Unfortunately, I was pretty bad at pogs. And so I’m all for the self-made approach to life. What else is life for? If it were for strictly leisure and laziness then, well, sign me up! But it’s not, and we all know you never feel as good about yourself when things are simply handed to you as you would if you knew you had earned it. Just think if the Detroit Redwings had sat on their bums and somehow still won the Stanley Cup. They probably would have felt like idiots.

    Go Penguins!

  • Two Crabs says:

    I’m an American living in London, and occasionally play the UK Lottery and the EuroMillions, which is sort of equivalent to the U.S. Powerball and with the same crappy odds. I’ve never won a single penny in European lotteries. I once won $30 in the Virginia lottery but other than that, I only play when the jackpot is big. I justify that SOMEBODY has to be and it might as well be me, and the fact that most of the pot goes to education and other needy programs. The only thing that scares me about the lottery is that if I were to win a UK lottery, I’d owe taxes in both the UK and the US!

  • Heather says:

    I never play the lottery. I edit math and stats books for a living and when you do that all day, going and buying a lottery ticket on the way home just seems embarrassing, not to mention pointless. Also, the Texas lottery started in my formative years, and I remember my mother grumbling that the proceeds of the California lottery were *supposed* to go to state education but they really didn’t and they just used it as an excuse to cut other education funding. So no public service appeal.

    I’m not saying I don’t *still* feel the thrill of anticipation if I see someone scratching off numbers – I do. But I know I wouldn’t be happier if I won (or at least I tell myself that. 🙂 It reminds me of a game I used to play with catalogs. If I was feeling poor and frustrated that I couldn’t Buy Things, I’d look through the catalog and decide what I’d take if it were all free. And *if it’s free* I hardly ever wanted any of it!

  • Danny Garant says:

    I had that Lottery Fantasy too. But I stopped buying tickets when I realized what would be the wisest things to do with $30M:

    1- Giving it to family members.
    2- Buy a farm.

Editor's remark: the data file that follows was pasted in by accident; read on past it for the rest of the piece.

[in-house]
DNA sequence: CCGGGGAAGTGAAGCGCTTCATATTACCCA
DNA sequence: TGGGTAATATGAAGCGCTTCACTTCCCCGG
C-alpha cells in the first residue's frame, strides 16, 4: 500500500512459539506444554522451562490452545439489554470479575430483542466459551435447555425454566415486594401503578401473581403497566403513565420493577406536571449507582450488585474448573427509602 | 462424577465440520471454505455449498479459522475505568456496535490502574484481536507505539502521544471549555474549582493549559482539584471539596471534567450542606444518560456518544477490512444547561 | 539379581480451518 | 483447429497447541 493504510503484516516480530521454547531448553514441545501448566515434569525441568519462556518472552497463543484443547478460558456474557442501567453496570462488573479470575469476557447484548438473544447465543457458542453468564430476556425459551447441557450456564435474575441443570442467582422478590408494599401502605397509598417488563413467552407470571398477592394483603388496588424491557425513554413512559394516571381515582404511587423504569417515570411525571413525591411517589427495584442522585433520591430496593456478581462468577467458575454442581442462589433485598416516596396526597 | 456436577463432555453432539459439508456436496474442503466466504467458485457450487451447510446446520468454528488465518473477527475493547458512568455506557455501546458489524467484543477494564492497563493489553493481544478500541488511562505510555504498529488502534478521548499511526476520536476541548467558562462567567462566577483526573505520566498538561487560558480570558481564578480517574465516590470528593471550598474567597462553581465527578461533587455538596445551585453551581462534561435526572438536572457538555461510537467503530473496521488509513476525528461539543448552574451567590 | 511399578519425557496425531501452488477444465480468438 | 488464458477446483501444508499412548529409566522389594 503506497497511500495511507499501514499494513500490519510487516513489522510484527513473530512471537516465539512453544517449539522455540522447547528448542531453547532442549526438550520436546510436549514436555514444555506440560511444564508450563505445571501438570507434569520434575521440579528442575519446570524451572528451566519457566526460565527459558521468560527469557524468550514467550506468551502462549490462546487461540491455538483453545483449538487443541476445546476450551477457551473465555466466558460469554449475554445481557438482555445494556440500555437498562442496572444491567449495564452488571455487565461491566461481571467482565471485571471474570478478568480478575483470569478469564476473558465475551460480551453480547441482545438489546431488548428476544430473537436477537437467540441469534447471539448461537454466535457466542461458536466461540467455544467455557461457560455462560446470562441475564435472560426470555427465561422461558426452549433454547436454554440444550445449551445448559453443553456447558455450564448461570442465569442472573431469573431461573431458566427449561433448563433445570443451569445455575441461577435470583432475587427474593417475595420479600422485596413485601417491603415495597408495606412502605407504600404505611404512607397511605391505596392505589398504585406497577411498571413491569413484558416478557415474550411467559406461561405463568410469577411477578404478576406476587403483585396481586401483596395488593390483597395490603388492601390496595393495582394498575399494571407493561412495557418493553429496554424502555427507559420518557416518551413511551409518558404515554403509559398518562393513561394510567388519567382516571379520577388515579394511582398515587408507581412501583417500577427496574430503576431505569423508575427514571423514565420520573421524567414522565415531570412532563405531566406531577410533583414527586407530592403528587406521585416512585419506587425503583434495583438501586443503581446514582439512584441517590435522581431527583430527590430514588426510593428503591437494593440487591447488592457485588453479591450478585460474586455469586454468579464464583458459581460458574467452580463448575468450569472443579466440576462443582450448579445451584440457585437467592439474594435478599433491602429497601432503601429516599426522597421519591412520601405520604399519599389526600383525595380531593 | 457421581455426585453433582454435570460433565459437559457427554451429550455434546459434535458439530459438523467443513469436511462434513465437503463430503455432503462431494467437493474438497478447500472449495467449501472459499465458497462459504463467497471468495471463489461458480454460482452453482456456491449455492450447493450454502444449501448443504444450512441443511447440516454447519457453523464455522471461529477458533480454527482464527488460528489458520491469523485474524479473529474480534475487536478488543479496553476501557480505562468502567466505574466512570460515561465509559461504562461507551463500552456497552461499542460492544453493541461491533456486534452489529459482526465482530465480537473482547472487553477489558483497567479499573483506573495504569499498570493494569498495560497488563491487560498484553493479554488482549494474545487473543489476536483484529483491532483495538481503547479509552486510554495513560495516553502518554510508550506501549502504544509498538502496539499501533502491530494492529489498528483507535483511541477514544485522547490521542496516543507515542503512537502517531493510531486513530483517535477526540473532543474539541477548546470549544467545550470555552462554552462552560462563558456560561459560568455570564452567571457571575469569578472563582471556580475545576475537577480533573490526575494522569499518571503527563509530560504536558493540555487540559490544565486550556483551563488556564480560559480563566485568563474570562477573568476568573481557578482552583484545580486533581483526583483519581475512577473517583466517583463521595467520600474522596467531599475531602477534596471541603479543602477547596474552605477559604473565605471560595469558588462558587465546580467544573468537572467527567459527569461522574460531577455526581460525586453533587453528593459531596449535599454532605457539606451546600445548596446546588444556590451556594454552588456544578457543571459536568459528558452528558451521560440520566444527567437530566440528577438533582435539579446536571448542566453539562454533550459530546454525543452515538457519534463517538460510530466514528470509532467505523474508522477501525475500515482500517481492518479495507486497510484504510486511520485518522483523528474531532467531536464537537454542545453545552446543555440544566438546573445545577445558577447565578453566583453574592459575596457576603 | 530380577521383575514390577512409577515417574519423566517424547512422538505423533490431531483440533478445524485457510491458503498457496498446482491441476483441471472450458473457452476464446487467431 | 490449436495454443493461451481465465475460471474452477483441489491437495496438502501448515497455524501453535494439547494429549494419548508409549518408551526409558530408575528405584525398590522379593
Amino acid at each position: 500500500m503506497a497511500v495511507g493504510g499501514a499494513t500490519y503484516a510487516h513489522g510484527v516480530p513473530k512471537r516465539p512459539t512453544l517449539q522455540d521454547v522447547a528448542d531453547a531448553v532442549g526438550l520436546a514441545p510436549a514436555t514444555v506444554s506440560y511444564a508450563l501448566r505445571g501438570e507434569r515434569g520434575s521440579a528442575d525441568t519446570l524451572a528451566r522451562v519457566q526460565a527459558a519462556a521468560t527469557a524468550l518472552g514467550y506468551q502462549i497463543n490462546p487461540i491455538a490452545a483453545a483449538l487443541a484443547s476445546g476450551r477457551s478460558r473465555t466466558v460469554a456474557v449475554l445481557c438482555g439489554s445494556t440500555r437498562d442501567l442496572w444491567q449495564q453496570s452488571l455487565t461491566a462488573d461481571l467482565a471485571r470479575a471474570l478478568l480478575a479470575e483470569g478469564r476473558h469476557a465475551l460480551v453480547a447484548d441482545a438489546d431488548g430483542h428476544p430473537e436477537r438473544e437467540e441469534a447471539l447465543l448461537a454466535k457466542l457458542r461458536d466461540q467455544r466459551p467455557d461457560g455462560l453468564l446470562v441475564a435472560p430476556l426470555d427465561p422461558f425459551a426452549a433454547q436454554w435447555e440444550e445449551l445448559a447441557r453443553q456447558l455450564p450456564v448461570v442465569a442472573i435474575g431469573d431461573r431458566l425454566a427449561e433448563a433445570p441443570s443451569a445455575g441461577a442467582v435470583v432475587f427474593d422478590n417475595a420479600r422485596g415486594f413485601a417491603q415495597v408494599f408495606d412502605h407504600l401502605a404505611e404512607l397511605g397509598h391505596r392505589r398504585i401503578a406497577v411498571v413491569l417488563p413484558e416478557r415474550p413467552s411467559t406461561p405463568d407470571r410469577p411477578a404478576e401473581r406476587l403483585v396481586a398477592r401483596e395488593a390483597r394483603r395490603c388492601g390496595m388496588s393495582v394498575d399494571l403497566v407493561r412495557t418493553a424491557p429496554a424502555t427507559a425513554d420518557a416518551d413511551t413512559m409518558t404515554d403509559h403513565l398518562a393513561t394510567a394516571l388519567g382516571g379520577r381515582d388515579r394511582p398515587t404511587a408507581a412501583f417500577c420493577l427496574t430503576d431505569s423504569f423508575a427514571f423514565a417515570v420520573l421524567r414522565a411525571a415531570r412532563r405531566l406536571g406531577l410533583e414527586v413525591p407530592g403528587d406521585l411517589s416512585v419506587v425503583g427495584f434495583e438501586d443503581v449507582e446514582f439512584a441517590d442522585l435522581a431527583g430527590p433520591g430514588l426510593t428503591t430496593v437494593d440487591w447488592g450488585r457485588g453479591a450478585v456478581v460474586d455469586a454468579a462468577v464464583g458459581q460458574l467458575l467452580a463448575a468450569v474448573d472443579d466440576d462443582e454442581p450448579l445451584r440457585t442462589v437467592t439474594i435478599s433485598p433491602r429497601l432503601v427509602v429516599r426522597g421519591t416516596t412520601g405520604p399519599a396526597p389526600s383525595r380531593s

3- Create my own private school.

    I don’t need millions to give a token to my family. I don’t need millions to become an entrepreneur. Instead, I could find partners to finance me. And so I would meet new people.

    So I think now that lottery money is for weaklings. And I’m not a weakling… I hope.

    However, I reserve the right to play local lotteries to the profit of local organization like a school activity or else.

  • george says:

    “Lottery: A tax on people who are bad at math”

  • If I can trot into Fast Stop and blow $5 on a pop and bag of chips that will just go to my butt anyway – whats the difference if I blow $5 on lottery tickets. Hey, I might win. The fact that the government will take most of it, and most of what’s left I’ll very likely give away is kind of immaterial. I love my life, I have a great life and yes, I made it. But it is a wee bit marginal financially, so it would be nice to be totally out of debt and have a little cushion. I love what I do for a living, so I wouldn’t stop working. Might work a little less – give myself a break now and then. I consider buying a ticket a sort of mild indulgence – on the line of buying a candy bar. I suppose you’d have to keep in mind that I live on a remote ranch, and only go to the Fast Stop about once every two weeks – so both my candy bar and the lottery ticket is not a large expense in my life. I’ve had a few small wins (I think the largest was $20) and they’re fun little cash injections that I allow myself to blow. As long as it’s all discretionary cash, what the hell. The only problem I see is people who spend the grocery money on lottery tickets – and I think that’s something of a personal problem they need to work on themselves.